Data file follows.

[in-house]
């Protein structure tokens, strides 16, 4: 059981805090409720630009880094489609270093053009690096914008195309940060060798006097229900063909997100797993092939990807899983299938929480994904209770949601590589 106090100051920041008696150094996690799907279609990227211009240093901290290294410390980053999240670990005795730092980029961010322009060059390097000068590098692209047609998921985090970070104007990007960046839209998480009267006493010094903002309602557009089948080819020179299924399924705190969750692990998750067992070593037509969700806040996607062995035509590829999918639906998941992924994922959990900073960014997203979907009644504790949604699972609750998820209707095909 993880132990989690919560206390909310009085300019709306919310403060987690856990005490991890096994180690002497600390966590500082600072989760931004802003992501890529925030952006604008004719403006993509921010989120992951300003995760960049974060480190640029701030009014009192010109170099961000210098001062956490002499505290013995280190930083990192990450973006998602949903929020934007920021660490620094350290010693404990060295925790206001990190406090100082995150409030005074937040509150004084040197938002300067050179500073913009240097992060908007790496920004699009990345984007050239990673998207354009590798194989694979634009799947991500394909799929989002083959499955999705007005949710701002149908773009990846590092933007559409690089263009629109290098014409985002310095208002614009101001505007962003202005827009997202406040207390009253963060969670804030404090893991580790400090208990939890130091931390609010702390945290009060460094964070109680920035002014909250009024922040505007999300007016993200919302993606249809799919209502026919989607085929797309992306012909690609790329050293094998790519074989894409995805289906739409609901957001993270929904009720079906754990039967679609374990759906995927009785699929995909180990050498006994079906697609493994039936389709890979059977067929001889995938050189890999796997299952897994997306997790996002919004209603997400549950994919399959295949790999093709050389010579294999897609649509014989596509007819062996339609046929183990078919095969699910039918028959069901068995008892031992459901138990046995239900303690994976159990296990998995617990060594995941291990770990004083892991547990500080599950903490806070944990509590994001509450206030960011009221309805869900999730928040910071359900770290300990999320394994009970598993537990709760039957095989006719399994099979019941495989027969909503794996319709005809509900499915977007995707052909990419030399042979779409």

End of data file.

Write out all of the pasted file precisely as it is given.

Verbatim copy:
[in-house]
């Protein structure tokens, strides 16, 4: 059981805090409720630009880094489609270093053009690096914008195309940060060798006097229900063909997100797993092939990807899983299938929480994904209770949601590589 106090100051920041008696150094996690799907279609990227211009240093901290290294410390980053999240670990005795730092980029961010322009060059390097000068590098692209047609998921985090970070104007990007960046839209998480009267006493010094903002309602557009089948080819020179299924399924705190969750692990998750067992070593037509969700806040996607062995035509590829999918639906998941992924994922959990900073960014997203979907009644504790949604699972609750998820209707095909 993880132990989690919560206390909310009085300019709306919310403060987690856990005490991890096994180690002497600390966590500082600072989760931004802003992501890529925030952006604008004719403006993509921010989120992951300003995760960049974060480190640029701030009014009192010109170099961000210098001062956490002499505290013995280190930083990192990450973006998602949903929020934007920021660490620094350290010693404990060295925790206001990190406090100082995150409030005074937040509150004084040197938002300067050179500073913009240097992060908007790496920004699009990345984007050239990673998207354009590798194989694979634009799947991500394909799929989002083959499955999705007005949710701002149908773009990846590092933007559409690089263009629109290098014409985002310095208002614009101001505007962003202005827009997202406040207390009253963060969670804030404090893991580790400090208990939890130091931390609010702390945290009060460094964070109680920035002014909250009024922040505007999300007016993200919302993606249809799919209502026919989607085929797309992306012909690609790329050293094998790519074989894409995805289906739409609901957001993270929904009720079906754990039967679609374990759906995927009785699929995909180990050498006994079906697609493994039936389709890979059977067929001889995938050189890999796997299952897994997306997790996002919004209603997400549950994919399959295949790999093709050389010579294999897609649509014989596509007819062996339609046929183990078919095969699910039918028959069901068995008892031992459901138990046995239900303690994976159990296990998995617990060594995941291990770990004083892991547990500080599950903490806070944990509590994001509450206030960011009221309805869900999730928040910071359900770290300990999320394994009970598993537990709760039957095989006719399994099979019941495989027969909503794996319709005809509900499915977007995707052909990419030399042979779409």